FAQs

From here you will find answers to the most frequently asked questions across all our services. Using the filter simply choose either business or individual to access the complete range of services available. Can’t find the answer you are looking for? Contact us to discuss your query.

My tenants have left, but not handed back the keys. Can I change the locks?

A

If you believe, or have reasonable cause to believe, that your tenant has ceased to reside in the premises, you are entitled to change the locks without serving notice or getting a court order. We would always urge you to seek advice though, to avoid any potential claims for unlawful eviction.

What if the tenant still doesn’t leave when the possession order says they should?

A

In this case, you will need to instruct a bailiff. Again, we offer a fixed fee to assist you with this. A bailiff appointment can take four to six weeks to obtain.

How long will it take?

A

This will vary depending on if the tenant raises a defence/ counterclaim, and how quickly the court deals with the matter. Typically, both proceedings can take four to six months.

What happens after the notice has expired?

A

If the tenant doesn’t leave, then we can help you to issue a claim for possession at court.

How do I get my property back?

A

Whether your tenants have rent arrears, have caused damage or you simply need it back, the first step is to serve them with either a Section 21 Notice or a Section 8 Notice (under the Housing Act 1988).

Whats the difference?

A Section 21 Notice must be in writing and give two clear months’ notice. There are also additional requirements depending on when the tenancy started. The tenant doesn’t have to have breached their tenancy.

A Section 8 Notice must be in a prescribed form and gives two weeks’ notice. It applies when the tenant has breached their tenancy in some way, usually by building up rent arrears.

 

I have fallen out with my business partner what should I do?

A

Sometimes, perhaps through nobody’s fault, business relationships reach a natural conclusion.  When this happens, it is important that all parties continue to communicate effectively to ensure that the value they have created in the business is not lost. 

Engaging in sensible discussions at an early stage will allow both parties to go their separate ways, whilst retaining as much value as possible in their respective businesses.  Early resolution, perhaps through mediation or without prejudice discussions, can allow the business to be carefully and fairly divided up, or for one party to exit the business with an appropriate amount of compensation.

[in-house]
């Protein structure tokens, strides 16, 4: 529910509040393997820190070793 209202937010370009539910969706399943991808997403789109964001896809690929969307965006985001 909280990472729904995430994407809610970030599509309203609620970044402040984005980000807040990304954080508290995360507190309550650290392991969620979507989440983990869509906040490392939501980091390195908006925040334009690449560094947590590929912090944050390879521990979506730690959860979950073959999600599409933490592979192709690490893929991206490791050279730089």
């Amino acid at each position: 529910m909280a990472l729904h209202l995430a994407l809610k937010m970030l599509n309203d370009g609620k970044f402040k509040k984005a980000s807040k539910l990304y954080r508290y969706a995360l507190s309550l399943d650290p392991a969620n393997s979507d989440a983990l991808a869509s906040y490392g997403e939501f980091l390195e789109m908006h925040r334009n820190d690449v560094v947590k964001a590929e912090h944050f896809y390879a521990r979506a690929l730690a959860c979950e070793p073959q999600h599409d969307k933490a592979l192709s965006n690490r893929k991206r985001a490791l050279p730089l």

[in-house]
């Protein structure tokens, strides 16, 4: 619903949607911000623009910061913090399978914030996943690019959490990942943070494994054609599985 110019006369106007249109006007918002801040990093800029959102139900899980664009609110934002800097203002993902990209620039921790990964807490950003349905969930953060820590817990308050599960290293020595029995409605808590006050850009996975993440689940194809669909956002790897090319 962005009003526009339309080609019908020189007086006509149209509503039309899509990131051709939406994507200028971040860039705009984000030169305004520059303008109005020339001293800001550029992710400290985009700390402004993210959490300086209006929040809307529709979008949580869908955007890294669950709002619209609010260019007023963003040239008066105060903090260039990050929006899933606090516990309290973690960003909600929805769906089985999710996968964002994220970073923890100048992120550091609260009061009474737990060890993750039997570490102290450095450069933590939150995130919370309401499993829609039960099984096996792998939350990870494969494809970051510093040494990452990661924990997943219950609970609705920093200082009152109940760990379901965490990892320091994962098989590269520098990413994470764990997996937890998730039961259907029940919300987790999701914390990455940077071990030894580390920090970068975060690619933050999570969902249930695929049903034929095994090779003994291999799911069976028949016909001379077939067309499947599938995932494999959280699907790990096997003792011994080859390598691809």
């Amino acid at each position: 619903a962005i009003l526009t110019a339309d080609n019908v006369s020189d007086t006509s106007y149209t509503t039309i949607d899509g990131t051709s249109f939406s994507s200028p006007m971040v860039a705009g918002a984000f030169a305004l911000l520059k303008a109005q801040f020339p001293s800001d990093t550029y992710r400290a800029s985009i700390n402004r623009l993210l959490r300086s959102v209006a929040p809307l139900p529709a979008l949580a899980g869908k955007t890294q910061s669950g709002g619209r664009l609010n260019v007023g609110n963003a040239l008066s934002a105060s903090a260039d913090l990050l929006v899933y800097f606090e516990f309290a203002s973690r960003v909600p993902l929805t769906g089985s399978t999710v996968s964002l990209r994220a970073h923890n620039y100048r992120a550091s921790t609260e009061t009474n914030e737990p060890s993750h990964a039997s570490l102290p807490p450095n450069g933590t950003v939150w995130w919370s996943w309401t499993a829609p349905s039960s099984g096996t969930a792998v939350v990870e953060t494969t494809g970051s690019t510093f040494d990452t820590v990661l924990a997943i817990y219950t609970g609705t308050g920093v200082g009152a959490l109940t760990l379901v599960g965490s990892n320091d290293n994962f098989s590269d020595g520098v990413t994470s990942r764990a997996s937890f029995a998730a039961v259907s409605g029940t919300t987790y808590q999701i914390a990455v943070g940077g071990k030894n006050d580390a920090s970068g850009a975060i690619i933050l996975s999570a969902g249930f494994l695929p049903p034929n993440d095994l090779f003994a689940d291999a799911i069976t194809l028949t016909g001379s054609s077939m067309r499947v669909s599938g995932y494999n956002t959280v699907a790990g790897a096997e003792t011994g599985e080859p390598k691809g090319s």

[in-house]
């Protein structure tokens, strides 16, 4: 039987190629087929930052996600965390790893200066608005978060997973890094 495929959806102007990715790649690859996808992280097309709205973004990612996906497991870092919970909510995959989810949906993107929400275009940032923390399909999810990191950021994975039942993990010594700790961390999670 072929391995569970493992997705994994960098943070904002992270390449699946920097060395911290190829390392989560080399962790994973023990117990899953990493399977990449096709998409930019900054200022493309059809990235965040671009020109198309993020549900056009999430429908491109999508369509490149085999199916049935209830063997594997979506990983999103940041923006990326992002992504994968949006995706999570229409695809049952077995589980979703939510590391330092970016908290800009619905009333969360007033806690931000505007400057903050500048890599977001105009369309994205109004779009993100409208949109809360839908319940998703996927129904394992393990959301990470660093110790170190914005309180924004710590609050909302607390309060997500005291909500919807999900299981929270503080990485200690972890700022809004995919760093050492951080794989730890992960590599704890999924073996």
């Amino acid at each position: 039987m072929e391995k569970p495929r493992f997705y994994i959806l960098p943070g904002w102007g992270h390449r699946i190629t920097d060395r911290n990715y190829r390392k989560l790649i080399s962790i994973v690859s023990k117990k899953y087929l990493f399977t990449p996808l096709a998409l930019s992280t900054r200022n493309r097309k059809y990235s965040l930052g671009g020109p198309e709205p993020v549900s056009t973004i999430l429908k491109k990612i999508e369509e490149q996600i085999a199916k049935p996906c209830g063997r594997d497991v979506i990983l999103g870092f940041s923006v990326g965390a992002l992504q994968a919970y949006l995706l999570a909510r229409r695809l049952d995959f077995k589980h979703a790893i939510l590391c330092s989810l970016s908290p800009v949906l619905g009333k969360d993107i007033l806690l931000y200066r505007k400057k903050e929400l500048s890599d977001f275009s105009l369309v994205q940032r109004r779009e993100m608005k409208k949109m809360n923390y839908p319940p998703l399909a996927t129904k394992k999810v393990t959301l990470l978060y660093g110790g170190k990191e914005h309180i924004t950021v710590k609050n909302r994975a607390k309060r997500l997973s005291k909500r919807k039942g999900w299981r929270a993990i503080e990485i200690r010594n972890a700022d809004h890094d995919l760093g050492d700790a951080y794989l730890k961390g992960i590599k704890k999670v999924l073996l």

In these circumstances mediation is a particularly effective tool, allowing all parties to resolve their issues and go their separate ways without destroying the value in the business.

How do I proceed if one of my directors is running a secret company?

A

Directors of companies have specific duties to the company (known as fiduciary duties), which oblige them to act in the best interests of the company, even if those interests conflict with their own personal interests. 

Sometimes directors try to syphon parts of the business off into their own companies, so that they can retain the profit for themselves.  If you become aware of a director doing this it is important to challenge the behaviour as soon as possible to avoid any suggestion that you have accepted it by conduct.  Recovering loss for the company is more difficult than preventing it occurring in the first place.  If you become aware of any activity like this, it is important to seek legal advice as soon as possible so that you can assess your options.

Generally speaking, there are far more options open to you at an early stage of a dispute than later on, when positions have become entrenched, or serious damage has already been done to the business.

I think my business partner is using the partnership accounts wrongly, what should I do?

A

What each partner is entitled to do in a partnership is defined by the partnership agreement, or the conduct of the parties established over a period of time, or a combination of both.

If you have discovered that your partner is in breach of their duties under your agreement you need to act swiftly to ensure that irrecoverable damage is not caused to the business. 

If, for instance, a partner is taking money from the partnership account for their own ends, as well as depriving you of the potential benefit of that money, your partner may also be failing to pay debts to your suppliers, which in turn could leave you personally liable for the debts of the business.

In these circumstances it is important to get advice quickly on your options, hopefully before any serious damage is done to the business.